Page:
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Re: Antique secretary

Posted By: James Schooley <furnitureissues@earthlink.net> (0-1pool247-138.nas2.sioux-city1.ia.us.da.qwest.net)
Date: 6/24/5 04:00

In Response To: Antique secretary (Phil)

First, don't strip an antique until you have seen what can be done with a good cleaning and some wax. Many old finishes are salvageable and the value will be much better as well. You can start with a Naptha and 0000 steel wool pad, wipe off the loosened dirt and clean again, always work with the grain, laytex gloves and good light. You should see a marked improvement in the color and grain appearance. When the wipe cloth shows no more substantial dirt and wax loosening as you wipe off the Naptha, you are ready for wax. Buff the cleaned surface a bit and then apply a small amount of a toluene free wax (Briwax) and buff to a low sheen. If you like what you see then you can proceed to the worst area and if it turns out to be acceptable, then I would proceed to clean and wax the entire piece.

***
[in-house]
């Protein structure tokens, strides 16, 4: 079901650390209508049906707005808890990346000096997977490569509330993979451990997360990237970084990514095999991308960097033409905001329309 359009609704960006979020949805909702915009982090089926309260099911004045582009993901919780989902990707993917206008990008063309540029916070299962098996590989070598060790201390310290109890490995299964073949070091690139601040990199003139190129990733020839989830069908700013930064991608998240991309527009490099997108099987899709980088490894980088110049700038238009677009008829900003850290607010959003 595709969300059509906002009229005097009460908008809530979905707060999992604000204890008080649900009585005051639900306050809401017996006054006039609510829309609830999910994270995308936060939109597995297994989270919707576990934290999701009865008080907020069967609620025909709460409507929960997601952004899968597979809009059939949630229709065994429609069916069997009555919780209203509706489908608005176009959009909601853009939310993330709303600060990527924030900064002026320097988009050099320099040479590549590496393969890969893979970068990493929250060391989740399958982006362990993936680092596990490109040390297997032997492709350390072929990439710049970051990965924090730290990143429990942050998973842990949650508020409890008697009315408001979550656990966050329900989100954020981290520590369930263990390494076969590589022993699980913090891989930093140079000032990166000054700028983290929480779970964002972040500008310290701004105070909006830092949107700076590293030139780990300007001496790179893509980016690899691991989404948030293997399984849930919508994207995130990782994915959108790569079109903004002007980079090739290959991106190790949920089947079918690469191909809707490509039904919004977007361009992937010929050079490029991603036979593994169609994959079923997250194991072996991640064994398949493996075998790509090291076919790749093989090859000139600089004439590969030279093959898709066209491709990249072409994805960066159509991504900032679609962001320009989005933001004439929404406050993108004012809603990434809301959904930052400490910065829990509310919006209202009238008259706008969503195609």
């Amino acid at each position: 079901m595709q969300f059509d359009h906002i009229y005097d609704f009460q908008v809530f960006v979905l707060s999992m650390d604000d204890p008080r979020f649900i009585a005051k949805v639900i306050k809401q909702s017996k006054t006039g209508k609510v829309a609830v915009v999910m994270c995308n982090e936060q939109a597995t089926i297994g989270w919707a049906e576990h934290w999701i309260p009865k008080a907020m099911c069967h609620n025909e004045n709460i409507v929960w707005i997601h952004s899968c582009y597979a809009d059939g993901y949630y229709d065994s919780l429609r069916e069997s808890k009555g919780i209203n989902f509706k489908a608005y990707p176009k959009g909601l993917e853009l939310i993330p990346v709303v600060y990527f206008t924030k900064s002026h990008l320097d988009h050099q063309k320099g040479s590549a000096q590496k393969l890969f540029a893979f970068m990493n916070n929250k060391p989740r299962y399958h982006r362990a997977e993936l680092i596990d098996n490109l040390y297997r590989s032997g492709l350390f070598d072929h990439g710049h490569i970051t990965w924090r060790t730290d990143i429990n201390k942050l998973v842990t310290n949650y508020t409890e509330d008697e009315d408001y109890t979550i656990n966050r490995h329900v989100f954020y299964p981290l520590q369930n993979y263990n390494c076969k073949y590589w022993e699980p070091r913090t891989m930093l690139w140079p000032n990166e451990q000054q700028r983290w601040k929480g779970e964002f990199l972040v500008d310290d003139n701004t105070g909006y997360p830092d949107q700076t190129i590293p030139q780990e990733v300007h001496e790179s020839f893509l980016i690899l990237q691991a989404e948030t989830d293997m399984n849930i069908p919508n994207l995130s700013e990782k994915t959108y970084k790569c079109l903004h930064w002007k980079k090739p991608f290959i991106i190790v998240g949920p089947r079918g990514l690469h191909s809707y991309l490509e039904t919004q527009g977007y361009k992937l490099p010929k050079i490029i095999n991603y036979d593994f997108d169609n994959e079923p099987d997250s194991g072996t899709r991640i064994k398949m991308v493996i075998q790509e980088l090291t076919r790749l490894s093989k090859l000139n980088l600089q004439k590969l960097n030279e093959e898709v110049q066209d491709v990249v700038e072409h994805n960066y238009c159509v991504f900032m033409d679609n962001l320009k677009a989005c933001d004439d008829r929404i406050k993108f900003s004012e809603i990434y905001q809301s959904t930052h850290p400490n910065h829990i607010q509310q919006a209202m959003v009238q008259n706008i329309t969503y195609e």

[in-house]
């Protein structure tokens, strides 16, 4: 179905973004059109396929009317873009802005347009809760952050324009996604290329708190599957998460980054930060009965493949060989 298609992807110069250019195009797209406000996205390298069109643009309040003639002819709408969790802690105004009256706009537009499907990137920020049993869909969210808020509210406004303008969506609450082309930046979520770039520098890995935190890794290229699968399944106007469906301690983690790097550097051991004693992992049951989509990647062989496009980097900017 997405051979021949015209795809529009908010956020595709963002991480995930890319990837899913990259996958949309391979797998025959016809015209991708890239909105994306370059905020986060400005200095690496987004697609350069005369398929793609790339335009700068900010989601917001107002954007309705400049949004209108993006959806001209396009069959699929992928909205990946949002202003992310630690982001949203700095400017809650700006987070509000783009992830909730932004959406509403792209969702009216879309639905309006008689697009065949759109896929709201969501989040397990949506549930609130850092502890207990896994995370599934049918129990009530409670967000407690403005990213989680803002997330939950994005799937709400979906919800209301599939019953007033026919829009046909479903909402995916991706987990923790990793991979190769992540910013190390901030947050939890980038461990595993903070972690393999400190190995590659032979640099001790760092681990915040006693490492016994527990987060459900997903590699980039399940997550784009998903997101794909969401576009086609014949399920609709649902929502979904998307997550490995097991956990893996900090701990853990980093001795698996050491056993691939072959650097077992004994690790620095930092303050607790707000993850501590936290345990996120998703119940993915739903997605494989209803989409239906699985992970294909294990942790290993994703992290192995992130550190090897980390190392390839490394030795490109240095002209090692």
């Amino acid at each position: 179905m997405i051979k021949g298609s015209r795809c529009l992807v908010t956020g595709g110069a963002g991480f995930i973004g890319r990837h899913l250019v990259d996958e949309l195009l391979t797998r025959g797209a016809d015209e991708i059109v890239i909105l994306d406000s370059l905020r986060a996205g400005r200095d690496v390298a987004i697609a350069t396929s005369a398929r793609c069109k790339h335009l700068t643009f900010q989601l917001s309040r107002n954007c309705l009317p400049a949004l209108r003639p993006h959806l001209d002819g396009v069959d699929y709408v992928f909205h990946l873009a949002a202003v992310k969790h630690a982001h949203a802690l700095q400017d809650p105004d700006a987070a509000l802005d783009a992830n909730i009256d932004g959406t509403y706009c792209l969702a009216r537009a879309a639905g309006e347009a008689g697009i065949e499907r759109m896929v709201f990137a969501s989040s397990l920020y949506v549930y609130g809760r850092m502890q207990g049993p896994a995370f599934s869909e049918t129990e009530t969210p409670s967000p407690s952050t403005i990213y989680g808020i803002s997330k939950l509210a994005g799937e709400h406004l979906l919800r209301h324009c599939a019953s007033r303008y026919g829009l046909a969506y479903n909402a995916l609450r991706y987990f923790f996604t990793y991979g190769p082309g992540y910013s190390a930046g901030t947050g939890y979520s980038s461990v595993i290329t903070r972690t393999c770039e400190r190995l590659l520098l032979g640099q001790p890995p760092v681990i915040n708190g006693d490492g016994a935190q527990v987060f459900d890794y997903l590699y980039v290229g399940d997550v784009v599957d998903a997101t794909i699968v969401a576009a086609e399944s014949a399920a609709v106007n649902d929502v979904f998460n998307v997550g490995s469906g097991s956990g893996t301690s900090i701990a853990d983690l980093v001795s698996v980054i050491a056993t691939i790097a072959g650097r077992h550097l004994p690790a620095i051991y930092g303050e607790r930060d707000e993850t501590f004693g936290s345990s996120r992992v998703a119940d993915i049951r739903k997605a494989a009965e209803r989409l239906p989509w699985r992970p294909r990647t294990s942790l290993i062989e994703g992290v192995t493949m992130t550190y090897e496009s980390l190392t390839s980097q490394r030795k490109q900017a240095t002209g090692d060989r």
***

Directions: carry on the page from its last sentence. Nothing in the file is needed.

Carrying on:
Should you want to refinish then you can use a liquid stripper like Old Masters TM1 and 000 steel wool. Work in a well ventilated area, away from any fan and out of the sun. If you are inside, avoid a gas flame as the fumes can give off a corrosive gas when burned that will damage a water heater, furnace or metal chimney. Allow the stripper to set on the finish in 1 or 2 Sq. Ft. areas for 15 minutes prior to scraping off the loosened finish. Choose a 1" and 3" putty knife with the sharp corners removed. Grind out the details with a sharpened stick covered with a coarse rag. Saw dust chips worked into the grain with some stripper will get you a fairly clean grain if it is open pored like red oak. Rinse the stripper off with lacquer thinner or Naptha and 0000 steel wool. Now a little sanding with 150 grit sand paper, dust clean, and you are ready to stain and finish. An oil stain will give you good grain depth and a shellac will be closest to the original finish, plus the results are fairly good and easy for an armature. Avoid the stain and finish in one type products, they are tricky and don't look all that good any way.

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